This plant does well in a variety of soils. However, for best results, you will want to use loose, deep soil rich in organic material. Ensure your soil maintains a pH between 6.0 to 7.5, and use relatively dry soils. Wet soil can limit growth, decrease fiber quality and result in an inconsistent crop that will be challenging to harvest.

Before planting, you must prepare your seedbeds. You will generally want to establish a routine of fall plowing and secondary tillage to remove weeds. Avoid seeding too early — frost can damage the seedlings. Soil temperatures of about 50 degrees Fahrenheit generally allow for quick and dependable germination.

The specifics of seedbed preparation will depend on whether you are growing hemp for fiber and seed or essential oils. The seed for hemp grown for fiber and seeds can undergo direct seeding with standard seed drills. Row spacing can range from 6 inches to 2 feet, depending on the variety. Seeding depth should be about 0.5 inches to 1 inch, or 1.5 inches in dry conditions — deeper seeding will hamper plant emergence, even in very dry soil.

The seeds for hemp grown for essential oils should not undergo direct seeding. Instead, they should germinate in greenhouses and move to fields one to four weeks after the seedlings emerge. The plants should be at least 3 feet apart with 3 feet between rows, though looser spacing of 4 feet between plants and 8 feet between rows is more common.

As an extra note, growing cover crops, like different grasses or legumes, alongside your hemp plants can ensure your soil stays as healthy as possible.

6. Irrigation

Before you start planting your seeds, you will want to ensure you have a proper irrigation system in place. There are various styles of irrigation that pair well with hemp crops, such as surface drip irrigation or flood irrigation. The type of irrigation you decide to use will contribute to your startup costs, so making sure you choose the right one from the start will help you save money later.

If you grow hemp for essential oils, you may want to irrigate with drip tape to prevent flower damage and mildew. Avoid using overhead sprinklers, which can wash away resins. If you grow hemp for fiber and seed, you will likely want to use sprinkler or flood irrigation, especially with narrow row spacing and high plant density.

7. Harvesting

For autoflower varieties, harvesting should generally take place 50 to 80 days after seeding. For fiber hemp and essential oil hemp varieties, harvesting should occur 120 to 180 days after seeding. Harvest your hemp as soon as the seeds begin to shatter, or once the plants reach maximum fiber volume and quality or maximum seed maturity.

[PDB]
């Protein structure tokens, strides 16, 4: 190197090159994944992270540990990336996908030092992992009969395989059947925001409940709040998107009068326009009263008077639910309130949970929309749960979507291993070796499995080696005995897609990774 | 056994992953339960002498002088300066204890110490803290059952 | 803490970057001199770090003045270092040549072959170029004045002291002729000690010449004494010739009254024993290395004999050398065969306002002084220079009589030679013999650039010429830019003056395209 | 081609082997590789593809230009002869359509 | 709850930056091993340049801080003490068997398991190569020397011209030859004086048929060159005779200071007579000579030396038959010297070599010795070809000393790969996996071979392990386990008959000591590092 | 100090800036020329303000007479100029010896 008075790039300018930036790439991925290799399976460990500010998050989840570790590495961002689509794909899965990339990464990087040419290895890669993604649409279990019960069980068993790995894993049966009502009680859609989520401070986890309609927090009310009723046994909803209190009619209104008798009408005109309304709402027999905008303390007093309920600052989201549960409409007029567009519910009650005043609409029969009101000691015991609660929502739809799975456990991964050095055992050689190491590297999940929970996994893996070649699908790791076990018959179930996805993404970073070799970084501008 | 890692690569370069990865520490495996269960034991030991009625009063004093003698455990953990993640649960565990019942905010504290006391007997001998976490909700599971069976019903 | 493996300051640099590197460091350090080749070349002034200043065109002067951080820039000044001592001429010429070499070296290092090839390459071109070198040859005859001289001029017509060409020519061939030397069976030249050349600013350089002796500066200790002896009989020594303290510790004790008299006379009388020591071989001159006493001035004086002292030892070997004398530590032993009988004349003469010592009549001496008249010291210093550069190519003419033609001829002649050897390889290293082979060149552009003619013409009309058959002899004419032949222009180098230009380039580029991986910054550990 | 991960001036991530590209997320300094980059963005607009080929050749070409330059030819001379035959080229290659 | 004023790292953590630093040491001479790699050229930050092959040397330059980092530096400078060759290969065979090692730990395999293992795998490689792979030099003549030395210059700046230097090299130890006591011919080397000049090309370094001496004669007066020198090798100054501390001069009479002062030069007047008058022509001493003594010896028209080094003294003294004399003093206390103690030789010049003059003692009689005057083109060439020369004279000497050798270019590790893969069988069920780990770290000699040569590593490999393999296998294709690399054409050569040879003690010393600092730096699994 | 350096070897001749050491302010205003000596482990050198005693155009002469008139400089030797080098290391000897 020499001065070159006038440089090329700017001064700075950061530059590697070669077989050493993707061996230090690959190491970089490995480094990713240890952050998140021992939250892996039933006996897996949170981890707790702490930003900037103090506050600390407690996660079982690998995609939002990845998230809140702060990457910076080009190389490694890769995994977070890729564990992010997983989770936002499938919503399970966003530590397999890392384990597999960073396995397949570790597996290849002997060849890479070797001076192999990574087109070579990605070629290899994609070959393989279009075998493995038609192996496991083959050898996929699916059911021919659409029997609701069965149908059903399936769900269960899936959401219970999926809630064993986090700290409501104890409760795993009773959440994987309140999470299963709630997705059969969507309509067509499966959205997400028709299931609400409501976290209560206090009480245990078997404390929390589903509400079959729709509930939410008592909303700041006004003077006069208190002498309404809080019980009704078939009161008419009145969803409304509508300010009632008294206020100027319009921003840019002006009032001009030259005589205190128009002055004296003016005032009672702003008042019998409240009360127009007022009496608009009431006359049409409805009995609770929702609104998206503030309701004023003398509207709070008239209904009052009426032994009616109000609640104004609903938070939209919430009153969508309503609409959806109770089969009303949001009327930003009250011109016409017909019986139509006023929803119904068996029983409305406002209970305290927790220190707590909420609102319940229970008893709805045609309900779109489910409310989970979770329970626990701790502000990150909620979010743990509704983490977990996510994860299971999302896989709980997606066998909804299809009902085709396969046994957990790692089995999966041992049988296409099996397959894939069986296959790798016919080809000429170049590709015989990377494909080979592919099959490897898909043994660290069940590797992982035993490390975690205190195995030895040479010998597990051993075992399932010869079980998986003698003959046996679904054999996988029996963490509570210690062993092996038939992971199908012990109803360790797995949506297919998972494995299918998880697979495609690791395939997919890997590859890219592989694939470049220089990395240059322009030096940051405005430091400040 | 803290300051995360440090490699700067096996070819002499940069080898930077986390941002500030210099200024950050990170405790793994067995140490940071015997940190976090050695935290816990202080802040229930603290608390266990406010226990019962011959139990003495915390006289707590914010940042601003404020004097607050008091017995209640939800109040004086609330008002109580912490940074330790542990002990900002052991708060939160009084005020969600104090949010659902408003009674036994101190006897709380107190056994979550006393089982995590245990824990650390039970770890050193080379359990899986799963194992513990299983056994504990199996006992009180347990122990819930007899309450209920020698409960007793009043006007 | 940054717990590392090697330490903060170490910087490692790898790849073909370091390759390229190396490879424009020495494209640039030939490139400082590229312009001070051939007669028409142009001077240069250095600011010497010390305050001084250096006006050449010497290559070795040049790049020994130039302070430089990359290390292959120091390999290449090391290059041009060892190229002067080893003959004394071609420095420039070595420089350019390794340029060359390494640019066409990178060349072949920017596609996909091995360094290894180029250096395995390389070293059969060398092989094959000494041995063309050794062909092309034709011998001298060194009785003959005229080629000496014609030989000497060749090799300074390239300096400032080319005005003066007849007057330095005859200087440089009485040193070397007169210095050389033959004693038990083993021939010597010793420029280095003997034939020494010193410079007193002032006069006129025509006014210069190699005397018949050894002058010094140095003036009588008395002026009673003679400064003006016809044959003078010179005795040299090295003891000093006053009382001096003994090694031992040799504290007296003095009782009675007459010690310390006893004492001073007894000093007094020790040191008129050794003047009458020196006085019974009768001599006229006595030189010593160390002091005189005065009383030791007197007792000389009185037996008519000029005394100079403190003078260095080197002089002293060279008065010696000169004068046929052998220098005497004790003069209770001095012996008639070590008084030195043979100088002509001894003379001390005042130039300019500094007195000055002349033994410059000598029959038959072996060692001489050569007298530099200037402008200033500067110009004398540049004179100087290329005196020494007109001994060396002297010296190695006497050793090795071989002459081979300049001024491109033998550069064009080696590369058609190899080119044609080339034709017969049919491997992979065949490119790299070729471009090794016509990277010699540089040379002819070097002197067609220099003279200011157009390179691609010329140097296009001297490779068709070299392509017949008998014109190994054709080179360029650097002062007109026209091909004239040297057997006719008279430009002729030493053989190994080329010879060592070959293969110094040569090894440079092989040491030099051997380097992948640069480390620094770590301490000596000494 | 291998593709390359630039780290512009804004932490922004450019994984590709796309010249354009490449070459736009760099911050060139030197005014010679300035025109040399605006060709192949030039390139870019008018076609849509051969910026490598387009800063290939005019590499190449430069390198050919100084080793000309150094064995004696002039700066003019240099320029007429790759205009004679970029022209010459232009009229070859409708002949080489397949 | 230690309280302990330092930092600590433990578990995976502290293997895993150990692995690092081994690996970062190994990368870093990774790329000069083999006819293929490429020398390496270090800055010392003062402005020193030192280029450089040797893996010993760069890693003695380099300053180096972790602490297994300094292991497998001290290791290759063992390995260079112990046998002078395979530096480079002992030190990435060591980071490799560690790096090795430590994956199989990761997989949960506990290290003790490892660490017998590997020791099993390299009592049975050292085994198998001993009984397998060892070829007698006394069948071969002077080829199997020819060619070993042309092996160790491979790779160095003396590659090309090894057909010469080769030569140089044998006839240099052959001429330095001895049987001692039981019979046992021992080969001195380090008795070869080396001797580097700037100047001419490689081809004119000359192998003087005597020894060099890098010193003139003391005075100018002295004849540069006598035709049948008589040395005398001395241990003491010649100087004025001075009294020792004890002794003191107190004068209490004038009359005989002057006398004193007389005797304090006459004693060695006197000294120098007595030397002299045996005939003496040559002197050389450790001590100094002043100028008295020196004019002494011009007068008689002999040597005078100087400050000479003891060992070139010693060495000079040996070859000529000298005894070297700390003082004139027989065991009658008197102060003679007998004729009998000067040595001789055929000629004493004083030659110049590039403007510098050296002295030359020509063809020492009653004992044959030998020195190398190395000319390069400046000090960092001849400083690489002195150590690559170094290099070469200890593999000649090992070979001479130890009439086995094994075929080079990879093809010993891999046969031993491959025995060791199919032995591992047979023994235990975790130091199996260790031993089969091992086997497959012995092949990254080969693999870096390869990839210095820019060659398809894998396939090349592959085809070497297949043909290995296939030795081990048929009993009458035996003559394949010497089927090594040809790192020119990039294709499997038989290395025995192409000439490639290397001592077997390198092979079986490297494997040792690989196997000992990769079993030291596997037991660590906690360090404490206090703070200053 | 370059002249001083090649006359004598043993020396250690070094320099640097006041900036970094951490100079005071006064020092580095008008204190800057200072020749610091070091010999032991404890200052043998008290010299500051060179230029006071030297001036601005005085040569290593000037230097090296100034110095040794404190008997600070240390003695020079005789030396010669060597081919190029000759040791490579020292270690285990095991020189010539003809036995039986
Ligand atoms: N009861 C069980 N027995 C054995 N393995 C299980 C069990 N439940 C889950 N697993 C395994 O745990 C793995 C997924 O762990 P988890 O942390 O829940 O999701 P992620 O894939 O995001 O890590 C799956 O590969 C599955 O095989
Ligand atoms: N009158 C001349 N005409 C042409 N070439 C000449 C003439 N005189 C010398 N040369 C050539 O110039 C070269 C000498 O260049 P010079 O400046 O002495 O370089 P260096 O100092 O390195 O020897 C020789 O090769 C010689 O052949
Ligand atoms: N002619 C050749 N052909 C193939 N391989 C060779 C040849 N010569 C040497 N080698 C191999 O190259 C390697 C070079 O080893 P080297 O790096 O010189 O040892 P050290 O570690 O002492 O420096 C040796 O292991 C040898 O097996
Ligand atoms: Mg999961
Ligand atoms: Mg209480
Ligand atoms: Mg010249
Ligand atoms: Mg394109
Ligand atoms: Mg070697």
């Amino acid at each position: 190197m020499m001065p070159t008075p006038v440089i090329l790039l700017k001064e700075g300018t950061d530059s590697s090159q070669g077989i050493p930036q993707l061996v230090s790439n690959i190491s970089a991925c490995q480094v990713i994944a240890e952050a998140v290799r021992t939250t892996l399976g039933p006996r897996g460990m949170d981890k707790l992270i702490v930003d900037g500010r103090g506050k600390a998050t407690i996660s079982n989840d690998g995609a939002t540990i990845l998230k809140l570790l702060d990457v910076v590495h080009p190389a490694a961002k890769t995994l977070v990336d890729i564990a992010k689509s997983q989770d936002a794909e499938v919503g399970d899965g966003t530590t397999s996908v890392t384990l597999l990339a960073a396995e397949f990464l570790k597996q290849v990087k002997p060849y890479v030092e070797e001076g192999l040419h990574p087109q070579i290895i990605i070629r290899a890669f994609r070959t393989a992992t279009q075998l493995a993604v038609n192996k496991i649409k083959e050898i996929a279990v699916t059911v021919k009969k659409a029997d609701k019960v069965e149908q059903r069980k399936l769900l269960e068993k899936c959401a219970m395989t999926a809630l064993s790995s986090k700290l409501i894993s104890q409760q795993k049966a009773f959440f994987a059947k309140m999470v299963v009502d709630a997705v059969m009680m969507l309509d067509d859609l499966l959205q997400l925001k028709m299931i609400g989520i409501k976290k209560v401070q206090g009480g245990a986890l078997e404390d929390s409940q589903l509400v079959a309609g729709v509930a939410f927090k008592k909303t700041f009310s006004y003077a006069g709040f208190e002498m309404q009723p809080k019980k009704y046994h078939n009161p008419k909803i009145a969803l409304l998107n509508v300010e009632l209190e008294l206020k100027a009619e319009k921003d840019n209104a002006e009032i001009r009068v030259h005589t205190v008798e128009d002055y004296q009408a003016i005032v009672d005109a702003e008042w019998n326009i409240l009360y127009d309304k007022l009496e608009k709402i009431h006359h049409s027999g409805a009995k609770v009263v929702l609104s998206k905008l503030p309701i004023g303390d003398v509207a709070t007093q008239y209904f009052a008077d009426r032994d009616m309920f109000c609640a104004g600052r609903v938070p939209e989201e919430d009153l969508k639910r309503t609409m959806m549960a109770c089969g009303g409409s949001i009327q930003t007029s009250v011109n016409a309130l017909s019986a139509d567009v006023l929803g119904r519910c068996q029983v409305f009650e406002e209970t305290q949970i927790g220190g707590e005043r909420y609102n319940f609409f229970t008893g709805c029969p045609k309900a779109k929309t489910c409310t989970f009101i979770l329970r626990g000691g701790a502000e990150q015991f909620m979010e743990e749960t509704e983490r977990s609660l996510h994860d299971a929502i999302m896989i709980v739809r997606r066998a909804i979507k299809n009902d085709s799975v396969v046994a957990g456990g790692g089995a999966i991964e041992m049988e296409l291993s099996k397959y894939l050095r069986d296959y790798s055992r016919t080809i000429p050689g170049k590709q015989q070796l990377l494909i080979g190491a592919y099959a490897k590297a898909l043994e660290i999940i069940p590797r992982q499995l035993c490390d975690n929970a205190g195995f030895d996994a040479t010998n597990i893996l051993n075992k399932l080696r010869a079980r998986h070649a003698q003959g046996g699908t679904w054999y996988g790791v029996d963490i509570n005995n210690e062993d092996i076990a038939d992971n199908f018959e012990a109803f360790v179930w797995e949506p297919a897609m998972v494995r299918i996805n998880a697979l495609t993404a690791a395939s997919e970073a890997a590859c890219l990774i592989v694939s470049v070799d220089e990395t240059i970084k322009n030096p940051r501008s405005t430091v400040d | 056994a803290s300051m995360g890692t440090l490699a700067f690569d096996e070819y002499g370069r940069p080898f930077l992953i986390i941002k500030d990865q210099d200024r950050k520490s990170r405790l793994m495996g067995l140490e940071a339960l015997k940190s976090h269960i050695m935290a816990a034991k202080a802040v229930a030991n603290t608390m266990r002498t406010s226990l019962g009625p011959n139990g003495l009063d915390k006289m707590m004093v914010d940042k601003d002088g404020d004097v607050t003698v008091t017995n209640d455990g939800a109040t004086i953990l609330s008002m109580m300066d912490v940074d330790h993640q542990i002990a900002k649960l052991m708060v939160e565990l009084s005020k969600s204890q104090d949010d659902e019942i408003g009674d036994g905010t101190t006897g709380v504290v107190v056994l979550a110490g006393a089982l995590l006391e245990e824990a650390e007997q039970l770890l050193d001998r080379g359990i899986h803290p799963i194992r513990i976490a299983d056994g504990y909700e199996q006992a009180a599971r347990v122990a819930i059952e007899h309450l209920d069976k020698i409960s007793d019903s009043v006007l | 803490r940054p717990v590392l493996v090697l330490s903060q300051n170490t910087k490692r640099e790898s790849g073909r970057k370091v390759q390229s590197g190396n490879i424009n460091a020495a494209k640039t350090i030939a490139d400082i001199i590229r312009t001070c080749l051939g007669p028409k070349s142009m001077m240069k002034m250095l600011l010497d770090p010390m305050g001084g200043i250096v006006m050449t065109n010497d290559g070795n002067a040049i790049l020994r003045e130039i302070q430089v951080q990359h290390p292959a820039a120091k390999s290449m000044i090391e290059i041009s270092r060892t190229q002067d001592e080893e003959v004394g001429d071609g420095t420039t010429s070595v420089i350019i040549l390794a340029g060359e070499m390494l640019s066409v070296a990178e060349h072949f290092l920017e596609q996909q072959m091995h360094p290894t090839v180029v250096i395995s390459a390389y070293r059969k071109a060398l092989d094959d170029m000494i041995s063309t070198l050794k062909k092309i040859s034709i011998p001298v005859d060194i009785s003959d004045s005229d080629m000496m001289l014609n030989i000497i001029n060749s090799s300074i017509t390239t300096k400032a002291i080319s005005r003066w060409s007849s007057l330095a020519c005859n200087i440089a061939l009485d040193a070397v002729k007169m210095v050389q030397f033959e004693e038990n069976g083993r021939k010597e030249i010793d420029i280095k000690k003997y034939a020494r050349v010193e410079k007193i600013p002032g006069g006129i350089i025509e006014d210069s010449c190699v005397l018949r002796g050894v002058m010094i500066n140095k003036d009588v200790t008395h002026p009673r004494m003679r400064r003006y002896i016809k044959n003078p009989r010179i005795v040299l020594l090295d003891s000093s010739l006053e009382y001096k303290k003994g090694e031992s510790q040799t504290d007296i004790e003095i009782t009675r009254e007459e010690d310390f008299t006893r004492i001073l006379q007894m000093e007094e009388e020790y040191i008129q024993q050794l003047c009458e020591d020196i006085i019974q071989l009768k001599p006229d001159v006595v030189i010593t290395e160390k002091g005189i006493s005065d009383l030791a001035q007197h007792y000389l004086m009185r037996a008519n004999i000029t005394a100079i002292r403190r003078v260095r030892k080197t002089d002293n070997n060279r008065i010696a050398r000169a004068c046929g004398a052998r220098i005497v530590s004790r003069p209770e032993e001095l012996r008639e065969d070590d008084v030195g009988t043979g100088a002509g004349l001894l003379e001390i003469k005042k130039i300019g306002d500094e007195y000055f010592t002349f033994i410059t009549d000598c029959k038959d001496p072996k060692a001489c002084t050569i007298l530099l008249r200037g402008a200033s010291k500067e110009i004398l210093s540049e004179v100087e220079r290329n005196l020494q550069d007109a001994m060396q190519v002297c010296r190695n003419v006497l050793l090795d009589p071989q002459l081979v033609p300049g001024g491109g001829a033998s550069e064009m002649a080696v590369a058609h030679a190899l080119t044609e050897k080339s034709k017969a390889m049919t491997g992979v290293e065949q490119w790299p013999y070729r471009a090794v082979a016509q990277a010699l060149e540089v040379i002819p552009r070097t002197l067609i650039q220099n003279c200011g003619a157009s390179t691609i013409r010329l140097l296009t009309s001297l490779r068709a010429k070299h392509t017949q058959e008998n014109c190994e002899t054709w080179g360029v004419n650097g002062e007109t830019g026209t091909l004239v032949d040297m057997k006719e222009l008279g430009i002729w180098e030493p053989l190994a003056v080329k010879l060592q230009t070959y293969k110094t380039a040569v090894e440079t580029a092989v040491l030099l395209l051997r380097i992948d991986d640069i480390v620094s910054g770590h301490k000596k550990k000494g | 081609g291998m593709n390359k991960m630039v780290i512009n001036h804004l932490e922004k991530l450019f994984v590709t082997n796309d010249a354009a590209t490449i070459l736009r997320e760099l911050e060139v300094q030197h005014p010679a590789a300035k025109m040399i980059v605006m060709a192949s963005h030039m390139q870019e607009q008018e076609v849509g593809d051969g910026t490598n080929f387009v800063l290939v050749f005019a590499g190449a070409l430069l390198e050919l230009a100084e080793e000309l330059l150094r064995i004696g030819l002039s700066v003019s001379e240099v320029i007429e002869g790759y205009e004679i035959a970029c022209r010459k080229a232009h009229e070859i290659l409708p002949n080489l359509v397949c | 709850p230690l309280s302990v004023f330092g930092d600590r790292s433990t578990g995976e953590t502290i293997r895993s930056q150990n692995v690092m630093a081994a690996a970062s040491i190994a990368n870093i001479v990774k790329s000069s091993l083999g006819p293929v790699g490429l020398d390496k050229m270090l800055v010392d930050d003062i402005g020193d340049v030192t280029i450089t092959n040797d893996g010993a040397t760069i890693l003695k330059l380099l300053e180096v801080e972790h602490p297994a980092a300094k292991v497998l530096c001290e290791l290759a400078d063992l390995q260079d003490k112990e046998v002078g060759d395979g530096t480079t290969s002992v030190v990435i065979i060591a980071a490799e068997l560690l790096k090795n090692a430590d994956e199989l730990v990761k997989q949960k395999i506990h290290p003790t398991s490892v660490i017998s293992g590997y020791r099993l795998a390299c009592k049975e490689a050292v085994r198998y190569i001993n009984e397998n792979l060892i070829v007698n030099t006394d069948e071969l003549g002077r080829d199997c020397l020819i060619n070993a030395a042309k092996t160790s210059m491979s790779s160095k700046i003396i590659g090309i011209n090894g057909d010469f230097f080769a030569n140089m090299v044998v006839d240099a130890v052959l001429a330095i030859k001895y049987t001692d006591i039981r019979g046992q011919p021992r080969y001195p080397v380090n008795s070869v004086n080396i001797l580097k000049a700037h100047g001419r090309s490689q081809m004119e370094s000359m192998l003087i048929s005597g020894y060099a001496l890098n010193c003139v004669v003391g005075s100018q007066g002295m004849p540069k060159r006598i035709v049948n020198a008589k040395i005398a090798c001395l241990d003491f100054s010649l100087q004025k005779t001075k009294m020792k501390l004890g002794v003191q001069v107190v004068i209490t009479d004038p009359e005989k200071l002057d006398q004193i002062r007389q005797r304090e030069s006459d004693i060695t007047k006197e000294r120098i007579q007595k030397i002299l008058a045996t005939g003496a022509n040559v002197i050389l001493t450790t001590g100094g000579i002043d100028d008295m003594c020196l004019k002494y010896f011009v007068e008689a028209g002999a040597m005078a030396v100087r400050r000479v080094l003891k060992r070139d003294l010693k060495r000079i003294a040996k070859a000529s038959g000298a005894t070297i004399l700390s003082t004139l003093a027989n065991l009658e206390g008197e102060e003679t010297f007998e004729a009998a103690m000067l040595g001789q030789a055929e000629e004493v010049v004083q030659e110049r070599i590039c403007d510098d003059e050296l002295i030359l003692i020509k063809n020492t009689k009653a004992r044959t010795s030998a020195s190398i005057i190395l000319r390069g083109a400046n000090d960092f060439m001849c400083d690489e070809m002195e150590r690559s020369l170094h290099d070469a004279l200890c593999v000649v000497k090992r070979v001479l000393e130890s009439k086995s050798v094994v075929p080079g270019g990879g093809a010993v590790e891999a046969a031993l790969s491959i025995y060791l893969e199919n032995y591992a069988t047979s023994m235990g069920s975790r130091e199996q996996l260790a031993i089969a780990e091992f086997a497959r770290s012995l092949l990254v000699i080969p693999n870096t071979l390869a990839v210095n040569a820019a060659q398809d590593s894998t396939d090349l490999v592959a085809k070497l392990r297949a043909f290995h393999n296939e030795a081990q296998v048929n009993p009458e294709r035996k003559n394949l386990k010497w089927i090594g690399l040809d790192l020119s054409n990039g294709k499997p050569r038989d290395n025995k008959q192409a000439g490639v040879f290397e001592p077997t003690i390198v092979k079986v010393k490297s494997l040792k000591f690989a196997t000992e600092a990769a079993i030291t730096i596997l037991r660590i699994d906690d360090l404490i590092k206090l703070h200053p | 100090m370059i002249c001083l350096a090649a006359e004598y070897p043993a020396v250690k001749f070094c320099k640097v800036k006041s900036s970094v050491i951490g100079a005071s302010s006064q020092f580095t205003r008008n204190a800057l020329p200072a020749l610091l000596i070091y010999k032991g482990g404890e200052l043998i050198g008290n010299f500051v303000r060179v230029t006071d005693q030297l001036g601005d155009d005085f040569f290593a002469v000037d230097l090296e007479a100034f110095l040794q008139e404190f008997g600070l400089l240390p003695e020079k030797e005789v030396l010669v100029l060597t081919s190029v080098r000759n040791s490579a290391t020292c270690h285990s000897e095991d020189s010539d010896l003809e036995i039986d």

You will want to harvest your hemp approximately 4 inches (10 centimeters) from the ground. If you harvest by hand, you can use tools like machetes, shears or tobacco knives.

How Can You Use Hemp?

The uses of hemp and all the plants parts go beyond what most plants can do with a single crop. Some of the products that hemp can produce include:

  • Paper
  • Medicine
  • Fuel 
  • Animal feed
  • Skin care
  • Plastic

There are many other ways hemp is valuable, and with such an array of uses, hemp is becoming more sought after for environmentally friendly forms of packaging, clothing and more.

Hemp Farming Rules and Regulations

The main difference between hemp and cannabis is that hemp contains 0.3% or less THC. It’s important to be aware of federal laws and guidelines for hemp production to ensure you’re staying compliant. Though you have a negligence window of 0.5-1%, you should continuously test your hemp plants to ensure they remain at 0.3% or less THC. Otherwise, you may be violating the law.

An excellent time to test your plants is right after germination and every two weeks thereafter. Staying in compliance with U.S. Department of Agriculture (USDA) rules will help you maintain a legal growing business.

Get Your Equipment From a Trusted Source

PaulB Parts has your business needs in mind. Whether you need parts for your tractor or various forms of sprayer equipment, PaulB Parts has the right products for your new hemp farm — we even sell camera observation systems to give you extra eyes anywhere in your operations.

Contact PaulB Parts today to learn more about how we can help you get your hemp farm off the ground.